The Stubborn Seeds of U.S. Farm Subsidies

August 23, 2001 • Commentary
This article originally appeared in the Washington Times on August 23, 2001.

The 1996 reforms were designed to increase farmer flexibility and reduce market distortions by moving away from price support payments for major crops, such as wheat, corn, and cotton. Farmers would instead receive fixed “transition” payments that promised to save taxpayer money as they were phased down from $6 billion in 1996 to $4 billion in 2002.

However, changing conditions after 1996 led to demands for more subsidies than were agreed to in the law. Congress quickly repudiated its own handiwork and has passed huge farm supplemental bills every year since 1998 costing taxpayers an added $20 billion. Congress just passed yet another supplemental farm bill with a price tag of $5.5 billion. As a result, total direct payments to farmers have soared to more than $20 billion per year the past three years, up from an average of $9 billion per year in the early 1990s.

With the budget discipline created by federal deficits now gone, this year’s bill to reauthorize farm programs will likely retreat further from 1996 reforms. The House Agriculture Committee’s version of the bill passed in July makes this clear. So‐​called transition crop payments, which had been phasing down, are continued with new crops added to the gravy train. In addition, the House bill would extend “marketing loan” price support payments and make them available to new crops. These payments have grown quickly in recent years and now top $6 billion annually. The legislation also adds a new system of price supports, with the result that farmers are further insulated from free market supply and demand.

It is true that some of the 1996 reforms have allowed agricultural markets to operate more efficiently. But the torrent of taxpayer cash channeled to farmers’ wallets keeps growing, despite the absence of a clear rationale why this industry deserves such special treatment. Farm households have average incomes 15 percent higher than the U.S. average, and thus farm subsidies generally constitute welfare for the well‐​to‐​do. Indeed, over 40 percent of federal farm payments go to the 8 percent of farms with the highest incomes.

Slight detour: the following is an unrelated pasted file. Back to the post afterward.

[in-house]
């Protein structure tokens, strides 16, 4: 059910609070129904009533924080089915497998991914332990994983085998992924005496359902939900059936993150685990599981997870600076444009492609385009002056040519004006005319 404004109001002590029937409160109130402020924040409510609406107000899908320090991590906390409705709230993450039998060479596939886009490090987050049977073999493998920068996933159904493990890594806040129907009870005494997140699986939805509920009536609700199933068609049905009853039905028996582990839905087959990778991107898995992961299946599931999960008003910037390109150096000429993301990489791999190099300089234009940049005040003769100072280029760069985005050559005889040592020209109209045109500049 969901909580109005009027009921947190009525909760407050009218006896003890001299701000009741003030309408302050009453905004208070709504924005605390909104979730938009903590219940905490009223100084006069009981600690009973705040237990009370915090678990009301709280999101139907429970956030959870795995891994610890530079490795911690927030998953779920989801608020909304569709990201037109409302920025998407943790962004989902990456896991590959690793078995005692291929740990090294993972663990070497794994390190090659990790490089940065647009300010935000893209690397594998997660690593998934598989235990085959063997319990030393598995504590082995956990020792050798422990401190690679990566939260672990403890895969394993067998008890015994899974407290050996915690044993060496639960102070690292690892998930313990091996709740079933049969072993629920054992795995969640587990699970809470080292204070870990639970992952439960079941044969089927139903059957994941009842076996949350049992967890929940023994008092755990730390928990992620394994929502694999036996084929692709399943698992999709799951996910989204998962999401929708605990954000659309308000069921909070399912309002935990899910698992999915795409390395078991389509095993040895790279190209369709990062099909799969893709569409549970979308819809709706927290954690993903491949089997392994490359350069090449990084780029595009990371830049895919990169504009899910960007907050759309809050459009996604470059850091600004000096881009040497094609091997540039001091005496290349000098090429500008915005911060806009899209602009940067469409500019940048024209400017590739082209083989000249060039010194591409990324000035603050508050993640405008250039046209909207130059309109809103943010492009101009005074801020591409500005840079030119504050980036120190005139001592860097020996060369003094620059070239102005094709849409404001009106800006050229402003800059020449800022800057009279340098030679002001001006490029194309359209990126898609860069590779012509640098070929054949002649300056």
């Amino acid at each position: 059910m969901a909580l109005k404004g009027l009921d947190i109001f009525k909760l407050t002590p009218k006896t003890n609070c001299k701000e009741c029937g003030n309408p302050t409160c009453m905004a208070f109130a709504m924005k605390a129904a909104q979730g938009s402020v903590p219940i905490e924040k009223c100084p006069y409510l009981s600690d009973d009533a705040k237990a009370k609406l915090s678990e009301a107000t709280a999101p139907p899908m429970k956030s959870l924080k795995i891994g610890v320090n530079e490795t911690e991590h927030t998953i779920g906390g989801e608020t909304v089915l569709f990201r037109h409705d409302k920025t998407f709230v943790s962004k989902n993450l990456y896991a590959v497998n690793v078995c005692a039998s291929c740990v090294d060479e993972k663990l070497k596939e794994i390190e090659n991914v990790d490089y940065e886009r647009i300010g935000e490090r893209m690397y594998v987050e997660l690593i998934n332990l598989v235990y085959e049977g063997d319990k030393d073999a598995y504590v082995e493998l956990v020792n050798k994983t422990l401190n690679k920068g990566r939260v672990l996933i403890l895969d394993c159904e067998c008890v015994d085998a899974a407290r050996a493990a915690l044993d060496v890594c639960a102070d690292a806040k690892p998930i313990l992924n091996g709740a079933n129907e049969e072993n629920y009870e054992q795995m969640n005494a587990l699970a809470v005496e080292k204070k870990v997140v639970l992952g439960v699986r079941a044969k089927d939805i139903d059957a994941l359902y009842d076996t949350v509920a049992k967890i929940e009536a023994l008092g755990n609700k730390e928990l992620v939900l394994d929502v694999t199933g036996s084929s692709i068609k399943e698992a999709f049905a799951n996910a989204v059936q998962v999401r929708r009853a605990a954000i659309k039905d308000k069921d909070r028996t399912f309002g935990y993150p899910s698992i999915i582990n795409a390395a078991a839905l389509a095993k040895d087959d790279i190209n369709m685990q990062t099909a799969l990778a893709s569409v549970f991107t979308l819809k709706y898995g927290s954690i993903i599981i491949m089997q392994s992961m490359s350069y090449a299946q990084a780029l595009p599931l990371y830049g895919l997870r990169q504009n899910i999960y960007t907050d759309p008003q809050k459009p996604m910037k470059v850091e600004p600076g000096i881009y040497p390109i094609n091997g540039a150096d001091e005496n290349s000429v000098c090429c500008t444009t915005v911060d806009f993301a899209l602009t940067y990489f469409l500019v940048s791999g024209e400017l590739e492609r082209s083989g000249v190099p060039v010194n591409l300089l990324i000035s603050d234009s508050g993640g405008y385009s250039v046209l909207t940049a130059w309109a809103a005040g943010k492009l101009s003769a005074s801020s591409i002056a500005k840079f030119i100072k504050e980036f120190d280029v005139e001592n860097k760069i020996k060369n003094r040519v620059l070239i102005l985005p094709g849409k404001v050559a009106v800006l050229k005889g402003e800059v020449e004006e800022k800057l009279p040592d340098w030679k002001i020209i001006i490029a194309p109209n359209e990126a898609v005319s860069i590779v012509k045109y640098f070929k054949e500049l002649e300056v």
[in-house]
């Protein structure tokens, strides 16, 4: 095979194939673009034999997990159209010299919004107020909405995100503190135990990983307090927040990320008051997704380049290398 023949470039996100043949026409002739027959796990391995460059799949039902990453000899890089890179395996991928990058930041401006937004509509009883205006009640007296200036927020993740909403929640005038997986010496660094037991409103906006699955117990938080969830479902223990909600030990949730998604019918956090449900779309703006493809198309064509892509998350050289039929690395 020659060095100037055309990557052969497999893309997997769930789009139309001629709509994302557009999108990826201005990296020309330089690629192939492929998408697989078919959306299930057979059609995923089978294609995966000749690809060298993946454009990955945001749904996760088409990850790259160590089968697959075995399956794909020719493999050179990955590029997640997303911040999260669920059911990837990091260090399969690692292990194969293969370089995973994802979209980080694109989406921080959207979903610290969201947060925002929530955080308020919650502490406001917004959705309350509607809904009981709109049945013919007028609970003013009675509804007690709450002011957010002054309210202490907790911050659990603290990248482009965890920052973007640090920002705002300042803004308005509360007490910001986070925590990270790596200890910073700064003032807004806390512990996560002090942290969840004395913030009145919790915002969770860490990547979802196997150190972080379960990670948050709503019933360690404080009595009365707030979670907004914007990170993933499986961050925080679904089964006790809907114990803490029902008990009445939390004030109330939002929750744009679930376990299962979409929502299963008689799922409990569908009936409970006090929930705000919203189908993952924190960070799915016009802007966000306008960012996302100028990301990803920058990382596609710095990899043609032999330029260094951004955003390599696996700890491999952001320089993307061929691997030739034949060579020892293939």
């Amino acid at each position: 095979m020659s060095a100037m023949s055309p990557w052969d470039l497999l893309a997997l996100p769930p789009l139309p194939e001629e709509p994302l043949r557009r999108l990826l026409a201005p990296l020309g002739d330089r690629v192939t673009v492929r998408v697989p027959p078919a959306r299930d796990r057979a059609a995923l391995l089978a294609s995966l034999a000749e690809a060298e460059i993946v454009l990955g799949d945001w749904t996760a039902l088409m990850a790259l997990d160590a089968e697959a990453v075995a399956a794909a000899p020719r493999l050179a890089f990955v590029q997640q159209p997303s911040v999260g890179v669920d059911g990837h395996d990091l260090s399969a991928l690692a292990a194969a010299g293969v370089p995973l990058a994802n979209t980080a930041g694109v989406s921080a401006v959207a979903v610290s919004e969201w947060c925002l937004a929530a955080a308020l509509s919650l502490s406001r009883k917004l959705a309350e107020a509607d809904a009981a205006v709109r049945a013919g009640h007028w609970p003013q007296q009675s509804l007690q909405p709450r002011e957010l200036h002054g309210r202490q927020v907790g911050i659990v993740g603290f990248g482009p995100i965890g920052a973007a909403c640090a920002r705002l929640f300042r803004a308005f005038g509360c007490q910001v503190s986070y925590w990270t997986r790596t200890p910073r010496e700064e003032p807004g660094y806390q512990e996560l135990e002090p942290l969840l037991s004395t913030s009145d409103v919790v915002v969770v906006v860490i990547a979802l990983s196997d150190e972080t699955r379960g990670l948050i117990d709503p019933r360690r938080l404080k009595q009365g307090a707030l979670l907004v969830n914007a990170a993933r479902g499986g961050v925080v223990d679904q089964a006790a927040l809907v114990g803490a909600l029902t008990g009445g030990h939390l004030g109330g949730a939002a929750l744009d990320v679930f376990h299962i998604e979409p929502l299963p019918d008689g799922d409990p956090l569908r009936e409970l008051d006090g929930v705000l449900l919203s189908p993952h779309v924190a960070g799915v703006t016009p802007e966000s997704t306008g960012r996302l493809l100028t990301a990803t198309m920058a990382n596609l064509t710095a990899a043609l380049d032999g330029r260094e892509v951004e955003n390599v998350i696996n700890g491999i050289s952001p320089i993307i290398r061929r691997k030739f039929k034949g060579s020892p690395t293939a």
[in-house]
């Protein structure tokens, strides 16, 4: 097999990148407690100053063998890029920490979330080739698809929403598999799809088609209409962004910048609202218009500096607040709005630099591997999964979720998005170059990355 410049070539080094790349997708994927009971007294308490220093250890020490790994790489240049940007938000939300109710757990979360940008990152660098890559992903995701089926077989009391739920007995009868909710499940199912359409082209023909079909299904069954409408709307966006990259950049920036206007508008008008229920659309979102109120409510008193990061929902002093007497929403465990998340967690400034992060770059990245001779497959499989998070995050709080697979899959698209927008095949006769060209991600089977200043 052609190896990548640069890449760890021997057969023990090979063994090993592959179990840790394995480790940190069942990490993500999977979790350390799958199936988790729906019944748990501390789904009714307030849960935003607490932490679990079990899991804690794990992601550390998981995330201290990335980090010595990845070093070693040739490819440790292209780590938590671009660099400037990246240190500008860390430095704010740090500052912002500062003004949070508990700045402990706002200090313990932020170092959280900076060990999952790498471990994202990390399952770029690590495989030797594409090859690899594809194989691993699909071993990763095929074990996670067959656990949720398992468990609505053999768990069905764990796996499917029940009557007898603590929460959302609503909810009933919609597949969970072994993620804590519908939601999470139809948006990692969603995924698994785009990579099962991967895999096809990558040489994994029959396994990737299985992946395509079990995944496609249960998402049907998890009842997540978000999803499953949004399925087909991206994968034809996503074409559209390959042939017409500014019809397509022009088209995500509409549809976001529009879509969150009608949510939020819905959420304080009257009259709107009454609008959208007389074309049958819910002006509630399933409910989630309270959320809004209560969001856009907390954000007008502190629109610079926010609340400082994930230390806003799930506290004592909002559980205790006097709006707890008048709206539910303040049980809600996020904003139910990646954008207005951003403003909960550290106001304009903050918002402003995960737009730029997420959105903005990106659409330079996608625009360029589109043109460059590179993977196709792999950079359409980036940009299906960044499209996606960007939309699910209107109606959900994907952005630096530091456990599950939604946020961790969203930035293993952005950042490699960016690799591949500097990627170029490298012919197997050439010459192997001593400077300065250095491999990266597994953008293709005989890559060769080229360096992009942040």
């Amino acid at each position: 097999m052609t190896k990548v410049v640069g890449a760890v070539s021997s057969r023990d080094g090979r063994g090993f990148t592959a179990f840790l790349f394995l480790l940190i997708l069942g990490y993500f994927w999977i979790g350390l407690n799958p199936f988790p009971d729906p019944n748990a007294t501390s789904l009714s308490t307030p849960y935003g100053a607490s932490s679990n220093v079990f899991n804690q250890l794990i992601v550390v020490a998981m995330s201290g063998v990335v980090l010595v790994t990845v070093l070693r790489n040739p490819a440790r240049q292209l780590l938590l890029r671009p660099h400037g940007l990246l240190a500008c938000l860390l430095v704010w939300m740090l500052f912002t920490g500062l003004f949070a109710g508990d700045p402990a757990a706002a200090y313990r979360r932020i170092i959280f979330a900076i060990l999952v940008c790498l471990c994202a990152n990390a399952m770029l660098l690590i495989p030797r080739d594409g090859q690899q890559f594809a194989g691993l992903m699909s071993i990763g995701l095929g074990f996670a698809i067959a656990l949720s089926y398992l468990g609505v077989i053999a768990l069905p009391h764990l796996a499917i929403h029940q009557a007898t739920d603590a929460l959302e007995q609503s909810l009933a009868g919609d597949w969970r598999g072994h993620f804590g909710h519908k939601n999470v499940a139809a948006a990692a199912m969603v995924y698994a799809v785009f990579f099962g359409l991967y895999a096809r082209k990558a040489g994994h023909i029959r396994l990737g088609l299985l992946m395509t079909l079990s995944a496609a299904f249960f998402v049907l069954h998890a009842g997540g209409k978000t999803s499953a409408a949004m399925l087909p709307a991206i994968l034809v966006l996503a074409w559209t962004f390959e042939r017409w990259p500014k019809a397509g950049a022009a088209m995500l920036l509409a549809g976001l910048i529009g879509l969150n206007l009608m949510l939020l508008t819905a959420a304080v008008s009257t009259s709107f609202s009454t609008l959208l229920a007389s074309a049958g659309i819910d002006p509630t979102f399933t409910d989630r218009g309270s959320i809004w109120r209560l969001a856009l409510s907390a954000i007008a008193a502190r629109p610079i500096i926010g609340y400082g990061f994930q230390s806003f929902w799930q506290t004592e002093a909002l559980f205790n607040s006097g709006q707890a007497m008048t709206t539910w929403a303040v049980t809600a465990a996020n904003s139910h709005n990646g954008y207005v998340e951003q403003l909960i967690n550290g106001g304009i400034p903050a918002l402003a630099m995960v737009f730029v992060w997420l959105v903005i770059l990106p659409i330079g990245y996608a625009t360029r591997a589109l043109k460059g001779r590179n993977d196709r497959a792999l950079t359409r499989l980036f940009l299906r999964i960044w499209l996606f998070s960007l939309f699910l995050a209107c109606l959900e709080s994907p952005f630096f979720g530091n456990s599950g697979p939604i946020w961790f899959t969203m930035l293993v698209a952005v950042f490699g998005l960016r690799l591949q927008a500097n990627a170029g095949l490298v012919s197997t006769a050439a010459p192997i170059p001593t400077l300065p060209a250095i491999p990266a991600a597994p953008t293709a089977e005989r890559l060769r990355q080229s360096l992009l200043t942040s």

However, not all farmers live at taxpayer expense. In fact, 58 percent of farmers including most vegetable, beef cattle, and chicken producers are able to operate in the market economy without receiving taxpayer subsidies. But producers of just five crops — wheat, corn, soybeans, rice, and cotton — have somehow secured a direct pipeline to more than 90 percent of federal farm hand‐​outs. Other farmers, such as sugar growers, do not grab taxpayer dollars directly, but instead impose billions of dollars of costs on consumers with supply restrictions that push up prices.

It is often claimed that the huge welfare system supporting these farmers is required because farming is risky. But surely anyone watching the business news recently would conclude that farming is nowhere near as risky as the Internet, fiber optics, or other high‐​tech industries. Companies such as JDS Uniphase are losing billions of dollars to unpredictable global market forces. High‐​tech firms face huge and uninsurable types of risks, and when companies such as Webvan go bankrupt nobody expects the government to bail them out. By contrast, farmers face well‐​known and predictable risks that can be managed by insurance, derivatives, and other financial tools available in a market economy.

House Agriculture Committee Ranking Member Charlie Stenholm (D‐​Tx) proclaimed that his Committee’s new farm bill “is a good deal for agriculture and a good deal for taxpayers.” Under this bill, farm subsidies will soar about $74 billion above 10‐​year baseline agriculture spending projections, not including any supplemental spending that Congress may decide to dole out later on. It is not a good deal for U.S. agriculture production to be distorted by such large subsidies, and it is certainly not a good deal for U.S. taxpayers who foot the bill.

About the Authors
Chris Edwards
Director of Tax Policy Studies and editor of